Humans are at their best, though, when we recognize suffering and extend empathy even without having ever experienced something similar. Indeed, if we’re ever to reach the next level of human understanding or peace in our countries and governments, we’ll need to find a way to respect and empathize with people whose experience we could never understand. That’s the real trick to providing for the common good.

And it is what Jesus taught! That’s the most remarkable thing; that contemporary Christians (or at least the conservative, right/Republican ones) seem to have forgotten that the greatest commandment is to love your neighbor as yourself, to empathize with your common humans as if they were you personally. The fact that the Pope supports this worldview is hardly surprising. But that the religious-leaning conservatives of the court (and the country) would dispute this, that’s the surprise.

Is the Pope a Communist now?

The release of a papal encyclical may get lost in the news deluge of 2020, but Pope Francis’ latest is clearly a referendum on global politics, a message to an America embroiled in a hightened election process, and a shocking repudiation of conservative thinking.

Just the lede of this AP summary alone is pretty remarkable:

ROME (AP) — Pope Francis says the coronavirus pandemic has proven that the “magic theories” of market capitalism have failed and that the world needs a new type of politics that promotes dialogue and solidarity and rejects war at all costs.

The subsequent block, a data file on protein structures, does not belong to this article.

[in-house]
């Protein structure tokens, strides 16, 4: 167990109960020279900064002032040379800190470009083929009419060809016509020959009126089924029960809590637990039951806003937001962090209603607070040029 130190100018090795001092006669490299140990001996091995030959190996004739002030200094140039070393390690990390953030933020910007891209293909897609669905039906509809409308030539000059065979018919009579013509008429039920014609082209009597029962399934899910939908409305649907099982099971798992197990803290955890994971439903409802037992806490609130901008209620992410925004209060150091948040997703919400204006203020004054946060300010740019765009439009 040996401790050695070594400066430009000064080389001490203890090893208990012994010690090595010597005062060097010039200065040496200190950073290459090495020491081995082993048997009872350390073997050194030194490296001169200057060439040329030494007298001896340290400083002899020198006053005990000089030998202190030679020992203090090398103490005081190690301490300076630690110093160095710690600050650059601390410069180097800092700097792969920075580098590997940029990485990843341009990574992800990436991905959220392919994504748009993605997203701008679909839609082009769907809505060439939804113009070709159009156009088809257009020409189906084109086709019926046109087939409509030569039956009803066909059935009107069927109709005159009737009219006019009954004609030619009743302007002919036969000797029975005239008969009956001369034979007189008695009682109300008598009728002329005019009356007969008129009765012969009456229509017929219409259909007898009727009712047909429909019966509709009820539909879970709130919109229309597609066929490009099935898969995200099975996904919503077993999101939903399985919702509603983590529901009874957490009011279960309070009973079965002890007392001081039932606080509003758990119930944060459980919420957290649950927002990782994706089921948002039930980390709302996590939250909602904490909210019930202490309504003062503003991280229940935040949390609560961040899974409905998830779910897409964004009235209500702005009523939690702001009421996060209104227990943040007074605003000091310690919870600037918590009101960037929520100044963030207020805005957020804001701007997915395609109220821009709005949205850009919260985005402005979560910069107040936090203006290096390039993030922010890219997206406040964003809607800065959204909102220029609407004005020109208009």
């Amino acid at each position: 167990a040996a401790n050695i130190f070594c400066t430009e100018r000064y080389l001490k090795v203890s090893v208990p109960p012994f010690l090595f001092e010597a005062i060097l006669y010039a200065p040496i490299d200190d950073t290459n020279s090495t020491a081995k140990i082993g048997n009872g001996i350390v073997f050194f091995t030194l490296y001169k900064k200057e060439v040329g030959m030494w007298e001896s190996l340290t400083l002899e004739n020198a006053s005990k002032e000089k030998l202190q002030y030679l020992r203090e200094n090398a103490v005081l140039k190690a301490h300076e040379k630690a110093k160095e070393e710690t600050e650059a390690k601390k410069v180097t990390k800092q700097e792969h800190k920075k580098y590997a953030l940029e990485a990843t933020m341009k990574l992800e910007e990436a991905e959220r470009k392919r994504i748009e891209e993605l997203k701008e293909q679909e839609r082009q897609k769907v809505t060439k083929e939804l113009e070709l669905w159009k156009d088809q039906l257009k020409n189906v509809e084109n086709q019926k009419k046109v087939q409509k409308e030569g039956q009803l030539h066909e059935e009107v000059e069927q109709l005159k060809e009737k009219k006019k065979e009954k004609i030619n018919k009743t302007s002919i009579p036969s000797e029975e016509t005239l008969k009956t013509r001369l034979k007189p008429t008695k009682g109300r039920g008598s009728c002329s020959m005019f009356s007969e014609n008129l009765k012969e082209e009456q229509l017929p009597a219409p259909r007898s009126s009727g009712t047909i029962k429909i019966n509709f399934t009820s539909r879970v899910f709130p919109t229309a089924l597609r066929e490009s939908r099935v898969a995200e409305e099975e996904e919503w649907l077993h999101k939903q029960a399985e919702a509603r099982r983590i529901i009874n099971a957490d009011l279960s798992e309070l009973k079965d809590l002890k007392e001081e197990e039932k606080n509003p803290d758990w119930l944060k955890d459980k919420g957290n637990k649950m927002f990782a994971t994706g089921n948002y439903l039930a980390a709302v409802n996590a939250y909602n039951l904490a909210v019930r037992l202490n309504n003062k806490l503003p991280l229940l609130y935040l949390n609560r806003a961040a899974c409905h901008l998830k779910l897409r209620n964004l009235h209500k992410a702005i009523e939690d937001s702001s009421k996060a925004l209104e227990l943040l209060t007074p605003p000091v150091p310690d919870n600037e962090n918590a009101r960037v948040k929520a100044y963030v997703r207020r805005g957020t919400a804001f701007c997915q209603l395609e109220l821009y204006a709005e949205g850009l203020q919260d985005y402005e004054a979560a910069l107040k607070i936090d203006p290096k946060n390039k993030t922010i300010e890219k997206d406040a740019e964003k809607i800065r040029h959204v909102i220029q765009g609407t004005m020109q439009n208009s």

Associated Press

That’s the language of a revolution, not of the figurehead of a traditionally conservative institution. This language is fully revolutionary:

“Anyone who thinks that the only lesson to be learned was the need to improve what we were already doing, or to refine existing systems and regulations, is denying reality,”

trans. Crux

The critique of global capitalism is clear. In its place, he promotes “fraternity.” It is a poor translation of an idea he’s borrowing from his namesake St. Francis of Assisi, which is also the title of the encyclical. Besides the flawed nature of the term being gendered, in American English it conjures up images of rowdy college parties more than unity and friendship.

Francis seems pretty clear that the United Nations provides a model for global fraternity, and between this and his excoriation of capitalism it seems like we would do better to translate “fraternity” with a term that more appropriately focuses on his communal and social inclinations.

I mean, he even goes so far as to deny private property as a right:

Francis rejected the concept of an absolute right to property for individuals, stressing instead the “social purpose” and common good that must come from sharing the Earth’s resources. He repeated his criticism of the “perverse” global economic system, which he said consistently keeps the poor on the margins while enriching the few.

Associated Press

This is remarkable insight from the Pope, and a further evolution and radicalization of the Chair even from previous statements we’ve heard. Although it is at odds with, for instance, conservative evangelical Christian teaching, it is absolutely defensible by almost any interpretation of the Bible. This attention to community and friendship was a cornerstone of Jesus’ teachings and continues to define the Vatican’s statements in this papacy.

How are we to view this in light of the American presidential election? Which candidate more closely embodies the principles outlined by the Pope? Clearly, one candidate prefers expanded social programs and reducing wage inequality, while the other believes in laissez-faire capitalism and the (erroneous) trickle-down effect of tax cuts. Yet neither candidate actually would agree with Francis’ call to replace the system en masse. Both candidates are capitalists who are attempting to refine or reform the existing system; both are “denying reality” according to the Pope’s worldview, where the systems need to be changed entirely. In this election, remarkably, both candidates are way more conservative than the Pope!